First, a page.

NEW YORK (The Street) -- Analysts expressed concern Wednesday about Hewlett-Packard (HPQ) - Get Report after the company reported mixed results for the first quarter ended Jan. 31 and gave a weak forecast for the current quarter.
Analysts were especially shocked by the larger-than-expected separation charges and currency headwinds projected by the company that HP said caused it to lower its second-quarter and fiscal year results estimates.
"In the near term, HP's stock is likely to be in the penalty box," said Sanford Bernstein analyst Toni Sacconaghi in a research note.
HP lowered its diluted GAAP earnings-per-share forecast range for this fiscal year to $3.53-$3.83 from its prior forecast of $3.83-$4.03. HP blamed the lower forecast entirely on the negative impact of currency. Sacconaghi lowered his forecast to $3.65 from $4 a share. HP also said it expects to report non-GAAP diluted EPS of 84 cents to 88 cents for the second quarter, with a 9-cent impact from currency.
Because of HP's updated earnings outlook for currency and the introduction of cash related separation activities, the company also reduced its free cash flow outlook for this fiscal year to be about $3.5 billion to $4 billion, Chief Financial Officer Cathie Lesjak said on an earnings call late Tuesday. That was down from its prior estimate of $6.5 billion to $7 billion.
"We were caught off guard by the impact of currency on HP's financials," said Sacconaghi. The analyst had no way of verifying HP's estimates for the impact of currency, he said. But his calculations suggested HP's estimate could be high, especially because he believes the company's imaging business should continue to benefit from the impact of a weaker Japanese yen.
"Accordingly, a key question emerges: is HP's business fundamentally weaker than 90 days ago, or is HP being conservative in lowering its EPS? We think it may be a bit of both," he said.
HP's cash flow guidance included $1.8 billion in separation costs over the next two years, said Sacconaghi. That struck him as extremely high and, importantly, didn't include any workforce rebalancing costs, he said. "The upshot is potentially sobering -- if HP looks to do meaningful restructuring in advance of or coincident with its split later this year, then cash flow may need to be further guided down," he said.
HP had stated when it gave its initial forecast for this fiscal year that it didn't include one-time separation costs associated with splitting the company into two companies, so the incremental costs announced Tuesday weren't a surprise, he said.
"But the magnitude of the costs was much bigger than we expected. In fact, the magnitude of the costs is stunning in light of the fact that they do not appear to include any incremental workforce restructuring costs, which executives have strongly hinted are likely to occur," he said.
HP's cut in its free cash flow forecast was also one of several concerns raised by UBS analyst Steven Milunovich in a research note. He also pointed to weakness in HP's networking business, where revenue was down 11% in the first quarter from a year earlier. He was neutral on HP stock.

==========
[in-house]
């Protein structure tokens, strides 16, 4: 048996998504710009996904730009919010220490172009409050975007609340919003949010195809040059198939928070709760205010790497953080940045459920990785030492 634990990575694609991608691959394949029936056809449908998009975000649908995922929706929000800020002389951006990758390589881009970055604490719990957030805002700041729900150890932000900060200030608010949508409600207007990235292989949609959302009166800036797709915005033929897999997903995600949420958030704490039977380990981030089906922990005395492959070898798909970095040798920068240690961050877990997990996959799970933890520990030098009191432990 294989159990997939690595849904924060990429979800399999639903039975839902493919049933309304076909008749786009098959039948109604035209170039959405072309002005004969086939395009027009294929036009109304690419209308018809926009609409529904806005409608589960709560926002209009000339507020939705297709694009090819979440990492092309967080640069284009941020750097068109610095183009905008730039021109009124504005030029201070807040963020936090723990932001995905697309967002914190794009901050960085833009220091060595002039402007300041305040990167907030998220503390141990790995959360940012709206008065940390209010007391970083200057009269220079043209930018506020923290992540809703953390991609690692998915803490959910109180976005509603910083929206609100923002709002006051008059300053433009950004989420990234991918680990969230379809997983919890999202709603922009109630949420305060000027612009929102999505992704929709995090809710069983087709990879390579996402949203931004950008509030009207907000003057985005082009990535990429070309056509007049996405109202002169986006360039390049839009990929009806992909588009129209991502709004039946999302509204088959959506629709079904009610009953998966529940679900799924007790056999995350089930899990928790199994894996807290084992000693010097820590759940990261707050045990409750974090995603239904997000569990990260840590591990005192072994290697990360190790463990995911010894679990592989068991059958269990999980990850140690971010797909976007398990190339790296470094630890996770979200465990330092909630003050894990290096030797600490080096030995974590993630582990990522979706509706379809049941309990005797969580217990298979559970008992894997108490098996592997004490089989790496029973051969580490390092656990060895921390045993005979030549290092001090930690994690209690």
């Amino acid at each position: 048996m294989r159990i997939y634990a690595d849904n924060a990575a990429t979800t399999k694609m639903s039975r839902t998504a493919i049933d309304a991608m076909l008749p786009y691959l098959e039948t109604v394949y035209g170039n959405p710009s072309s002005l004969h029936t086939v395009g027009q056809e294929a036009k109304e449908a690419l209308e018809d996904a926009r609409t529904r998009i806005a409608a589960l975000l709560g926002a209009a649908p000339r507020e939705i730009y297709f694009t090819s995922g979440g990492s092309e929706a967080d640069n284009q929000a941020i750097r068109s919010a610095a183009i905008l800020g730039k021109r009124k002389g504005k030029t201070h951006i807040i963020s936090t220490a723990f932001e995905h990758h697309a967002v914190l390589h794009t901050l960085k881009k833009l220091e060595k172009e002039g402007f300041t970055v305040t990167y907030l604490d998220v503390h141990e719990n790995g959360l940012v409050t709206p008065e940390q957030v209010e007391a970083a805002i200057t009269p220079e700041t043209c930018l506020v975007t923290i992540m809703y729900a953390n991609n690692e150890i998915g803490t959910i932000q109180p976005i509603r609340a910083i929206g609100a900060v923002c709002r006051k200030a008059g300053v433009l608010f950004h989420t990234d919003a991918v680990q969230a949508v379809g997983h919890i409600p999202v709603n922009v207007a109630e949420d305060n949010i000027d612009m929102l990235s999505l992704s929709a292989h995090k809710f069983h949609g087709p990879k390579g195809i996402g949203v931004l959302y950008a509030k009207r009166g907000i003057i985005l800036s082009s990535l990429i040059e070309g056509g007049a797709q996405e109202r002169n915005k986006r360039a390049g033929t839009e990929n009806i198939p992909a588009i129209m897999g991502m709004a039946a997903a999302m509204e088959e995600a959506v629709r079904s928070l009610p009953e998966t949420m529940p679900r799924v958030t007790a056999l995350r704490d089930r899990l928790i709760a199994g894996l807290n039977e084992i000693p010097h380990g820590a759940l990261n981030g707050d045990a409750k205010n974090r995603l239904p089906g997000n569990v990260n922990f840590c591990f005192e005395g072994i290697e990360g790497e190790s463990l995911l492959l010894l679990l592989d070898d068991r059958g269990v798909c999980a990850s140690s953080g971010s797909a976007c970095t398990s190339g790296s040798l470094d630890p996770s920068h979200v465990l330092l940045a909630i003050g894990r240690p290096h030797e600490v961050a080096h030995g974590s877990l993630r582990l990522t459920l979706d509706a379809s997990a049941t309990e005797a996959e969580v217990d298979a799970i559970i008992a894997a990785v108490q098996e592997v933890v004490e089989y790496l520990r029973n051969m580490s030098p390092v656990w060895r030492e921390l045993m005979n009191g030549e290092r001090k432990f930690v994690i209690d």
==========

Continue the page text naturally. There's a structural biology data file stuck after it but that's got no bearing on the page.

"The quarter was a black mark for a management team that has been making guidance," said Milunovich.
J.P. Morgan analyst Rod Hall also pointed to HP's reduced free cash flow forecast and currency headwinds as negatives, along with weak networking results and printing margins that are expected to decline. On the networking front, Hall said: "China pressures are expected to continue though HP has made management changes there that they believe should help with execution."
But Sacconaghi said that with HP cutting its earnings forecast for this year by 7% and its stock tumbling after the results were announced, its stock remained attractively valued and it was the second-least expensive technology stock in the S&P 500.
Therefore, he encouraged investors to be HP stock buyers instead of sellers -- especially at the aftermarket price of $36 late Tuesday. Shares are currently close to $35, down over 9% on the day and 13% for the year to date.
"Two smaller, less-complicated independent companies would offer more option value for investors, principally in the form of potentially being acquired, or making more meaningful change," he said. Those changes could also include mergers, cost cutting and new products, he said. He predicted it will be another quarter or more before HP executives are willing to discuss the planned split in greater detail.
For now, Sacconaghi said he views HP mainly as a re-valuation trade. "Longer term, we worry about HP's end-markets, many of which are seeing secular pressures, and the company's hardware-centric business mix, which is likely to ultimately limit the degree of multiple expansion," he said. He rated HP stock at outperform.
Like Sacconaghi, J.P. Morgan's Hall said he saw an opportunity for investors with HP thanks to its currently low stock price. Hall kept an overweight rating on HP stock.
This article is commentary by an independent contributor. At the time of publication, the author held no positions in the stocks mentioned.